I was reading Stillwell's Mathematics and its History, where Lagrange's theory of quadratic forms is synoptically presented, and I was wondering of what are the direct predecessors of the theory.

Specifically, I am interested in the possible results that inspired him to investigate the discriminant, equivalency and the composition of quadratic forms in order to resolve number-theoretic conjectures.

  • $\begingroup$ Did I add the DOI link to the right book? $\endgroup$ Jun 30, 2020 at 19:52

1 Answer 1


The motivation for the theory of quadratic forms was representation of integers by sums of squares. This business was started by Fermat and continued by Euler, Lagrange and Legendre, then Gauss. Generalization from sums of squares to arbitrary quadratic forms is natural. Two forms represent the same integers when they are equivalent. Discriminant is the natural invariant of this equivalence relation, so it gives certain classification of quadratic forms.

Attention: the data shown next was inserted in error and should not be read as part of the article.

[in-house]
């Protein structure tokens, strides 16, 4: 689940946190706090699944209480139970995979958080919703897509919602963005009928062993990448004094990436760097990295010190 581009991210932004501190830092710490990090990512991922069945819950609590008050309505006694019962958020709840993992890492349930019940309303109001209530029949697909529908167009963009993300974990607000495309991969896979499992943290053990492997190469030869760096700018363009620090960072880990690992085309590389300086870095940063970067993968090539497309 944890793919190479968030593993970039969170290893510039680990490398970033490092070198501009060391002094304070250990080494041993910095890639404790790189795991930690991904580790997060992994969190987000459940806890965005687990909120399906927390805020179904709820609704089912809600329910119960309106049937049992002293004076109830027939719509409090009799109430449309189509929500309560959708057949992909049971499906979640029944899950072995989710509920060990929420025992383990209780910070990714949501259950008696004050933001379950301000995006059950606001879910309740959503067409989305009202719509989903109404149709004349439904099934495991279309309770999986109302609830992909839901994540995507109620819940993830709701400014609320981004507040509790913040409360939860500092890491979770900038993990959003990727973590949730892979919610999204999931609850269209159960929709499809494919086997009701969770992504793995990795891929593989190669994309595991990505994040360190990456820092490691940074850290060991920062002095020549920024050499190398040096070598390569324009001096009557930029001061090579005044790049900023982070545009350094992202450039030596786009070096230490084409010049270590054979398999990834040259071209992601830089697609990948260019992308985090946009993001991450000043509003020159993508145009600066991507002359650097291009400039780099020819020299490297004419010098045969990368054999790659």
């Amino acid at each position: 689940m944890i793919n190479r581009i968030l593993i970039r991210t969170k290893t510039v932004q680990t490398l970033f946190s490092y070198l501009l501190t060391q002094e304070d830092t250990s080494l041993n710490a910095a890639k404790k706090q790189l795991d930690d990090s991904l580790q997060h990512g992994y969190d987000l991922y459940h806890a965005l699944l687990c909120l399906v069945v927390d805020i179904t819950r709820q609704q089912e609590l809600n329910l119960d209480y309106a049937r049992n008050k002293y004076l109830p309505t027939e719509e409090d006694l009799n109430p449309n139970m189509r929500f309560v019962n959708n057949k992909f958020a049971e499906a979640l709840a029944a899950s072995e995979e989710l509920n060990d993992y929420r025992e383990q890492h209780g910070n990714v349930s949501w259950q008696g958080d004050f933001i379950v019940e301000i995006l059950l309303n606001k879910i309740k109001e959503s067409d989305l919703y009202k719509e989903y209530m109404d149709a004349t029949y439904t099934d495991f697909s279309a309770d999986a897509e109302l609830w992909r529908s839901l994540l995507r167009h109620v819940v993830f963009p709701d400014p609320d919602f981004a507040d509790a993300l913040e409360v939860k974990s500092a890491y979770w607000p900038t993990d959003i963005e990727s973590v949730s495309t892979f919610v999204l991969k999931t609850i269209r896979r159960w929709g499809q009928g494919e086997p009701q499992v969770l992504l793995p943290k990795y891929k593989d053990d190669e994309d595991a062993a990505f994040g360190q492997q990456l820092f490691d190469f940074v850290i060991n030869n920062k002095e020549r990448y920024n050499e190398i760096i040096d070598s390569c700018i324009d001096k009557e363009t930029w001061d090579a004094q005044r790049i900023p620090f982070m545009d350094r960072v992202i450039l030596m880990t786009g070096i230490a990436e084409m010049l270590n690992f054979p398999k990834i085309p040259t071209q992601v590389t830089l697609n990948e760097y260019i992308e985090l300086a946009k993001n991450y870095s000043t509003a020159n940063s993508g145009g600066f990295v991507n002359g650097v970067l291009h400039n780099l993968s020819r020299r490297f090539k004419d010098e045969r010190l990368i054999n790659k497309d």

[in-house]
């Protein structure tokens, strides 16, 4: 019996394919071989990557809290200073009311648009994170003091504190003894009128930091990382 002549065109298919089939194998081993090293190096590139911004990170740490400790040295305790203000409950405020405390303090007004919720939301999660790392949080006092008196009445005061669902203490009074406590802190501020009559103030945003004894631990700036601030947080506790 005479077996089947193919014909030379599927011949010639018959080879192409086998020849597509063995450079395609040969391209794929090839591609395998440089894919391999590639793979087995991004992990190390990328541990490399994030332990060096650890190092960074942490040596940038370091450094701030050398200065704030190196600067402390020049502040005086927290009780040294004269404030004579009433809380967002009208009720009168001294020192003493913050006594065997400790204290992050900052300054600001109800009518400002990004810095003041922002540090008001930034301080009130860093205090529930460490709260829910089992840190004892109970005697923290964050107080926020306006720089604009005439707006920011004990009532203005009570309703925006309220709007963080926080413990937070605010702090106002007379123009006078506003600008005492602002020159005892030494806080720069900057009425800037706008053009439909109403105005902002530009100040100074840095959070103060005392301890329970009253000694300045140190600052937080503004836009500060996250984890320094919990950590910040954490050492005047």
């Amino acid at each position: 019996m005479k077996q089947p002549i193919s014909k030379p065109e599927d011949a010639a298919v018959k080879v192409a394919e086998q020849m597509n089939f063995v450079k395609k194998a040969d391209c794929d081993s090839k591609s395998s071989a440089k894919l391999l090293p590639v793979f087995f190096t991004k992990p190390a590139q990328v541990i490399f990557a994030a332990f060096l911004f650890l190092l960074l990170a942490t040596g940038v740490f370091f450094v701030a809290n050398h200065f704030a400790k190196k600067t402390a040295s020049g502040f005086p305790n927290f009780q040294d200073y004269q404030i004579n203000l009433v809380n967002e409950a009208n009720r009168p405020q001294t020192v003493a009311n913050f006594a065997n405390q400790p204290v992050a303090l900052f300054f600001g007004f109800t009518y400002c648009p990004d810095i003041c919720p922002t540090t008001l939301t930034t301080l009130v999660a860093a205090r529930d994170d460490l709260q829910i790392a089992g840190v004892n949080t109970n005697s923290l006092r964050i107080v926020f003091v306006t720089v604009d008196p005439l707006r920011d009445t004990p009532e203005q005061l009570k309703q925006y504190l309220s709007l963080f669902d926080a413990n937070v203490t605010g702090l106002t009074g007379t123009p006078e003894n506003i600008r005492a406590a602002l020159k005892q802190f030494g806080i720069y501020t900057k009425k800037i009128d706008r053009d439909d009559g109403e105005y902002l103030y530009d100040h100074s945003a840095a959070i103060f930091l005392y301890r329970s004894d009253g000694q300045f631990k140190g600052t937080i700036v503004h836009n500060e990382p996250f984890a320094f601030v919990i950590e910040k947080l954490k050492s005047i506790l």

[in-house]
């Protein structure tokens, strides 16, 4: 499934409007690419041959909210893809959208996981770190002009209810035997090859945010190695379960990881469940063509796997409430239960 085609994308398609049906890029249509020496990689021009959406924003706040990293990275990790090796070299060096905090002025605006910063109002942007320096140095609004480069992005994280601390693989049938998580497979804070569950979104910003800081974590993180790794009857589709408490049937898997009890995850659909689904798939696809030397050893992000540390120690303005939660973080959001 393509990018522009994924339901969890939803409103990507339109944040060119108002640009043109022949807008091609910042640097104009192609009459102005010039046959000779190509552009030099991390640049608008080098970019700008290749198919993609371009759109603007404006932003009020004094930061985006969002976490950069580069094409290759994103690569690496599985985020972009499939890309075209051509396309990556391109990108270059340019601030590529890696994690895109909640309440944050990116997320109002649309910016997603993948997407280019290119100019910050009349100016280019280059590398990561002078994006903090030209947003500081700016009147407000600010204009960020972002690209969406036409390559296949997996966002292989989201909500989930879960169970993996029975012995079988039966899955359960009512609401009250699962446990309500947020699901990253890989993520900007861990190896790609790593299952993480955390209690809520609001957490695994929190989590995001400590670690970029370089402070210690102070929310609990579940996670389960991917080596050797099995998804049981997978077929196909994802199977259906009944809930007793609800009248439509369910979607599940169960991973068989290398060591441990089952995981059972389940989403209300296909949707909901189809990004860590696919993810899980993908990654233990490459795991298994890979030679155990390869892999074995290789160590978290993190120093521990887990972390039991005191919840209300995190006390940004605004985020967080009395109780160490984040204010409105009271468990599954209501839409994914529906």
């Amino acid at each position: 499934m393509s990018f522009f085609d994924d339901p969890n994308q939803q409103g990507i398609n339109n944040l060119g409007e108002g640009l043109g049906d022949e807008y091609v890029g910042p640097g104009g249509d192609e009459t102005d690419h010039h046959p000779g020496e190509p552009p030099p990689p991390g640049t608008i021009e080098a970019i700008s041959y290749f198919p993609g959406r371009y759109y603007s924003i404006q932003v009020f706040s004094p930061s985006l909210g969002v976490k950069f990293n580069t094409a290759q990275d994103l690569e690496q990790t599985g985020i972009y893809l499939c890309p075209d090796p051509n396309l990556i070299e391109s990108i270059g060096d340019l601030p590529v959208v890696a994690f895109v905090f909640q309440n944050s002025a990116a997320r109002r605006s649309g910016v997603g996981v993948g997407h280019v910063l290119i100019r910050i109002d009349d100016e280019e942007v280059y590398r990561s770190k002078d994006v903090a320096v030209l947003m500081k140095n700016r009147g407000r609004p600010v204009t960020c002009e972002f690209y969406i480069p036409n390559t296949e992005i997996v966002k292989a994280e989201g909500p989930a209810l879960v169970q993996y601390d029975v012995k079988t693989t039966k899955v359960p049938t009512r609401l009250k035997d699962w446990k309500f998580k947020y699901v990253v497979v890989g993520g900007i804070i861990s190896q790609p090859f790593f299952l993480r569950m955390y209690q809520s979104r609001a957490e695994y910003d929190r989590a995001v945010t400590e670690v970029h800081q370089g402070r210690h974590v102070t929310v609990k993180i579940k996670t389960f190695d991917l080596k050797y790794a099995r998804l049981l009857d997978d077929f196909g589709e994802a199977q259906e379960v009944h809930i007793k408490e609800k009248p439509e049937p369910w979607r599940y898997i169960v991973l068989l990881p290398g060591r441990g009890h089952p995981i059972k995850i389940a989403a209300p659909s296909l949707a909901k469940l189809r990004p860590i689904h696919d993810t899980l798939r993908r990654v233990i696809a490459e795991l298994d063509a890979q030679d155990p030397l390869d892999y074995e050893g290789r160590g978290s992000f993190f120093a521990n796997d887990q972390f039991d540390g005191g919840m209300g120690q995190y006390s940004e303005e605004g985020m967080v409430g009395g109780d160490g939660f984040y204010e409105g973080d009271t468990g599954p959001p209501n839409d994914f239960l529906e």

Ref. André Weil, Number theory. An approach through history from Hammurapi to Legendre, Birkhäuser Boston, Inc., Boston, MA, 2007.


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